During December-February, the average amount of the Home Report valuation achieved by homes in Edinburgh, the Lothians, Fife and the Borders was 101.2%, which is 2.3 percentage points lower than the same time the previous year. While this is a decrease, this is good news for buyers, and indeed for sellers with onward purchases to make, and could be seen to reinvigorate the market after several years of buyers being expected to pay huge premiums for properties, which impacts affordability and buyers’ ability to purchase. 

All areas were affected by a decline in the amount of the valuation price paid; the worst-affected area was East Fife, where buyers paid 4.4 percentage points less annually, bidding 100.8% of the Home Report valuation on average. The least affected area was West Fife & Kinross, where homes sold for 101% of their valuation price, just 0.7 percentage points lower annually. 

Buyers continued to pay the highest premium for homes in highly sought-after East Lothian – properties here achieved 102% of their valuation figure on average. By contrast, buyers could snap up a bargain in the Borders, with homes selling for 99.5% of their Home Report valuation. 

In Edinburgh, properties achieved 101.3% of their valuation figure on average, which is down 2.1 percentage points annually. The only property type in the Capital which saw a notable increase was two-bedroom flats in the Trinity, Newhaven and Inverleith area; this type of property experienced a rise of 3.4 percentage points, with buyers paying 101.2% to secure a home here.  

70.6% of homes for sale during this period sold for at least their Home Report valuation, down from 80.1% during the same time last year. This may be indicative of more options for buyers, with properties spending longer on the market and buyers feeling less pressure to make significant bids to secure their ideal home. 

How long did properties take to go under offer in February 2024?

Properties for sale in Edinburgh, the Lothians, Fife and the Borders had a median selling time of 27 days during December-February, which is five days slower year-on-year. 

Homes in West Fife & Kinross were the quickest sellers overall, going under offer in 22 days, which is one day faster annually. Highlighting more competition in these neighbouring regions, East Fife homes sold four days faster than the same time last year, with a median selling time of 26 days.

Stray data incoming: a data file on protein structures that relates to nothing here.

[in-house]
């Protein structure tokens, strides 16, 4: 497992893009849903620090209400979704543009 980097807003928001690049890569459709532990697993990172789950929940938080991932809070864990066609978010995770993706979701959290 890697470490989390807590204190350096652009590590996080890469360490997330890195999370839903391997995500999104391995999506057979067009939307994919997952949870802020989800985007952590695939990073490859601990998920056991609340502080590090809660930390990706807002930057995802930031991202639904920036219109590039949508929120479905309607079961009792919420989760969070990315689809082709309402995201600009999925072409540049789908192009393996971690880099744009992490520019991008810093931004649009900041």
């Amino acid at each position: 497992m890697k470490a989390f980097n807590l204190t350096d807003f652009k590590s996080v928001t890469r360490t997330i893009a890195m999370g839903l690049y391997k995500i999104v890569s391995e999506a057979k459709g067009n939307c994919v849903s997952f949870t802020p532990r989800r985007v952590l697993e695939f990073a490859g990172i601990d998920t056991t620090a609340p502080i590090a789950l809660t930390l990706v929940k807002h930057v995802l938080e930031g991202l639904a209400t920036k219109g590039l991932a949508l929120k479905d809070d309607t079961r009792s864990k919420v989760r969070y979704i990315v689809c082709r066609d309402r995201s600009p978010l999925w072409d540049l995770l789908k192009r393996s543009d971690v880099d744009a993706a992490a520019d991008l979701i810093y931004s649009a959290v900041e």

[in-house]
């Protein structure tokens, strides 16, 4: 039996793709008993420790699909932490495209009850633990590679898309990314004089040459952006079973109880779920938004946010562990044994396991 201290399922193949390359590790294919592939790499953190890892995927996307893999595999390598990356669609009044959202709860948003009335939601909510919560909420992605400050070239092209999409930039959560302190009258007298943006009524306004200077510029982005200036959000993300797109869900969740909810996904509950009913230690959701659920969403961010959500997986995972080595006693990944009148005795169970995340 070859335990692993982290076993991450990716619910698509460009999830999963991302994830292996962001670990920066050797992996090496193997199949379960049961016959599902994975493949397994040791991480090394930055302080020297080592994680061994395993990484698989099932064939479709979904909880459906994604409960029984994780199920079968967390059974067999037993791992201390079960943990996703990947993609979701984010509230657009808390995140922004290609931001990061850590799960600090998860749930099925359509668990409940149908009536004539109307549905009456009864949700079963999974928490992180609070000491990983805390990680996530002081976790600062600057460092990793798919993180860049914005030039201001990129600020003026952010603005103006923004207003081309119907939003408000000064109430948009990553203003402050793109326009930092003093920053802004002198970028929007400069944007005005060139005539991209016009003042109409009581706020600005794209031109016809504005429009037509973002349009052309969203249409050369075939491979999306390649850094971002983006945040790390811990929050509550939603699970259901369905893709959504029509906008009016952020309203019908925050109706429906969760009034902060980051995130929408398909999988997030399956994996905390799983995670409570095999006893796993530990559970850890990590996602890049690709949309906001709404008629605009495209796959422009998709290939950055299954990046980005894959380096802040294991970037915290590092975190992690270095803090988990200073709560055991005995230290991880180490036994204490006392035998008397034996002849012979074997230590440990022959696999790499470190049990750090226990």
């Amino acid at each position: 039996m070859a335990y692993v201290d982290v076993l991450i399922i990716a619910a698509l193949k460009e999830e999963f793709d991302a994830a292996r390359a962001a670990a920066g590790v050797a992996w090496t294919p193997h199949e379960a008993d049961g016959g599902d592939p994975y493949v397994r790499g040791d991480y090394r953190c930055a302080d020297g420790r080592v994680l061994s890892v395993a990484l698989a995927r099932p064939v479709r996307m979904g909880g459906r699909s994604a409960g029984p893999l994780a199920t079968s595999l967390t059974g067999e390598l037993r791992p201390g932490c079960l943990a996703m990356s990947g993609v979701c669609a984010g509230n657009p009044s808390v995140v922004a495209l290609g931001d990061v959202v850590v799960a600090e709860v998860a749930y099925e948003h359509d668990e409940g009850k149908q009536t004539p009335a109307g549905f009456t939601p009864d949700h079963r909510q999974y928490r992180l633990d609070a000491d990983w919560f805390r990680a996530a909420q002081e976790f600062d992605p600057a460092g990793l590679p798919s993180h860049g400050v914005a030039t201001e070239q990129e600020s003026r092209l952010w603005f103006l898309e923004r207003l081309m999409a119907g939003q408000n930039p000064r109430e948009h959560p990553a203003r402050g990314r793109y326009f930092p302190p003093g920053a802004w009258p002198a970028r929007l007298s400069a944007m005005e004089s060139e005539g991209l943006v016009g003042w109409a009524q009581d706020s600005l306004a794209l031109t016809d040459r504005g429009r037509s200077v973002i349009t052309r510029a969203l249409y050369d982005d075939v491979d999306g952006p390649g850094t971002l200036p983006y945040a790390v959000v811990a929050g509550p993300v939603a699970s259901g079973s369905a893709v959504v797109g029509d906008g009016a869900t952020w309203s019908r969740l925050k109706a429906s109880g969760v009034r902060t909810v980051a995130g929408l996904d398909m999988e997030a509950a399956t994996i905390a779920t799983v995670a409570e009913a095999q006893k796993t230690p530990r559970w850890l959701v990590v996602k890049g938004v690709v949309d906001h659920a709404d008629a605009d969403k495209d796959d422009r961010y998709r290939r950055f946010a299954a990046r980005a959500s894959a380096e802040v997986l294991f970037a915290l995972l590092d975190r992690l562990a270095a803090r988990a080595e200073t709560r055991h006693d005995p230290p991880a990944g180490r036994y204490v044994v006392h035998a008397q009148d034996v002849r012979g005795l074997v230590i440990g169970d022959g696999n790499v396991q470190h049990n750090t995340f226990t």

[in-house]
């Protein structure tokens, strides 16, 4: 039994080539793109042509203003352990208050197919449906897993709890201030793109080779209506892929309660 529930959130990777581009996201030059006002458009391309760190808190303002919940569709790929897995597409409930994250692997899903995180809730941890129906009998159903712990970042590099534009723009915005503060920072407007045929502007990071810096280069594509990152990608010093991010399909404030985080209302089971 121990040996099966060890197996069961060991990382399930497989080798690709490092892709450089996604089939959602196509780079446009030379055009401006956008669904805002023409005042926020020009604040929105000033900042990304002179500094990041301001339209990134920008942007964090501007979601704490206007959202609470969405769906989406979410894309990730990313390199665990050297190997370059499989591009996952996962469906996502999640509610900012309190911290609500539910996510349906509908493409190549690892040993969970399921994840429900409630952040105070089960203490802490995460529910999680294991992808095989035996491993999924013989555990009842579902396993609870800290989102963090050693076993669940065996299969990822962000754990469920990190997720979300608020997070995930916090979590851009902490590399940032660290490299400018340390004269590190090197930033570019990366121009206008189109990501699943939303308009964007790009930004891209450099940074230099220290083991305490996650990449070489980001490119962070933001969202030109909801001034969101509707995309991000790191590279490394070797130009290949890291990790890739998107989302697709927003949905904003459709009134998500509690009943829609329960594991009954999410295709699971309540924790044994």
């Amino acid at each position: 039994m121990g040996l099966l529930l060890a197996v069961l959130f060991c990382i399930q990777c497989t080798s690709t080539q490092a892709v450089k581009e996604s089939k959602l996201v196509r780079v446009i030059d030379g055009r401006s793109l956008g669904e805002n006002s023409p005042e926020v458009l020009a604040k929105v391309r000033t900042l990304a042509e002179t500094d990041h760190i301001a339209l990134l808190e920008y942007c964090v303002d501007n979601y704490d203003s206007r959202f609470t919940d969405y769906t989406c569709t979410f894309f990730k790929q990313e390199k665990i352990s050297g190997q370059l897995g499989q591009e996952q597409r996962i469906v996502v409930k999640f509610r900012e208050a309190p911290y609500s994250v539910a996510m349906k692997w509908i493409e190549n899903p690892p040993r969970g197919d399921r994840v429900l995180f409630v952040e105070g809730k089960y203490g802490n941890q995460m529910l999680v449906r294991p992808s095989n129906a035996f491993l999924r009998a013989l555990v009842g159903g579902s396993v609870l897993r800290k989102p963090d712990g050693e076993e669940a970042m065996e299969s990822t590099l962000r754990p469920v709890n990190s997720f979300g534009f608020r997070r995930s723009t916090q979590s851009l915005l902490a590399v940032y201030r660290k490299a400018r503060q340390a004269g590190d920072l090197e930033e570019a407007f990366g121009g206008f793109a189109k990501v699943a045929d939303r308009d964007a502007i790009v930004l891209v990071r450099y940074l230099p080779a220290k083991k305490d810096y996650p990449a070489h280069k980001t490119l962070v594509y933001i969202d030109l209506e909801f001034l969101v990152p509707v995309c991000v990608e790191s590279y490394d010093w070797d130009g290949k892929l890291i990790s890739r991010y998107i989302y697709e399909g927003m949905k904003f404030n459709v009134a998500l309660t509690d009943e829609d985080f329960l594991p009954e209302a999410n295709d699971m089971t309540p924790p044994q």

Homes in the Borders sold in 27 days, matching the overall average, however this is 16 days slower year-on-year. West Lothian properties were the slowest to be snapped up, taking 39 days to go under offer – an increase of 24 days compared to last year. 

Looking at Edinburgh, homes in the East of the city sold the fastest, in 22 days. This is the same speed at which these properties sold last year, which indicates that buyers are taking their time to make a decision on the property they want to buy – with more options on the market, there is more time to be choosy, meaning property selling times are longer. 

If we look at specific property types, Musselburgh was home to the top two fastest selling. Two-bedroom houses in Musselburgh sold in a median time of just 11 days, which is eight days faster annually. This was closely followed by two-bed flats in Musselburgh, taking 15 days to go under offer – also eight days faster than the same time last year. 

19.6% of properties for sale went to a closing date, which is down from 22.8% in December 2022-February 2023, and down further from 34% in December 2021-February 2022. This is a huge indication that larger volumes of homes on the market are experiencing a reduced need for closing dates currently, with buyers having much more choice and less need to be competitive. 

What does it mean for the local property market?

Paul Hilton, CEO of ESPC, explains: “The property market during the last three months appears to be working in buyers’ favour, which can only be good news for the market, and for sellers who plan to make onward purchases. A higher volume of homes for sale means that in turn, homes sell at a slower pace, fewer closing dates are set, and there is a reduced need to make significant overbids to secure homes. We need buyers with intention and drive, and for the market to make it possible for them to purchase – this appears to be the case currently, with a good balance of buyers and sellers compared to previous years, which will help everyone move on up the ladder. This is filtering through to sellers too, who are continuing to show confidence in the market, by listing their homes at offers over and continuing to list their homes in droves, despite news of increased competition. 

“Increasing options on the market means that sellers need to work closely with their solicitor estate agent to develop the correct pricing strategy and ensure their home looks its most appealing, to stand out in a crowded market and grab the attention of buyers who are presented with a wealth of options. 

“It’s incredibly interesting to see where demand currently lies, with our data indicating strong buyer interest in areas that are traditionally more affordable than many parts of Edinburgh, East Fife and East Lothian, with Dunfermline, Leith, Musselburgh and Corstorphine proving especially popular month after month. Yet again, we’re seeing higher volumes of one-bed homes coming onto the market, especially in first-time buyer hotspots such as Leith. 

“If you’re thinking of buying or selling a property in Edinburgh, the Lothians, Fife, or the Borders, contact your local ESPC solicitor estate agent today.” 


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Find out average property selling prices for different areas and property types in our house price table.

See data for previous months and years in our historical house price spreadsheet.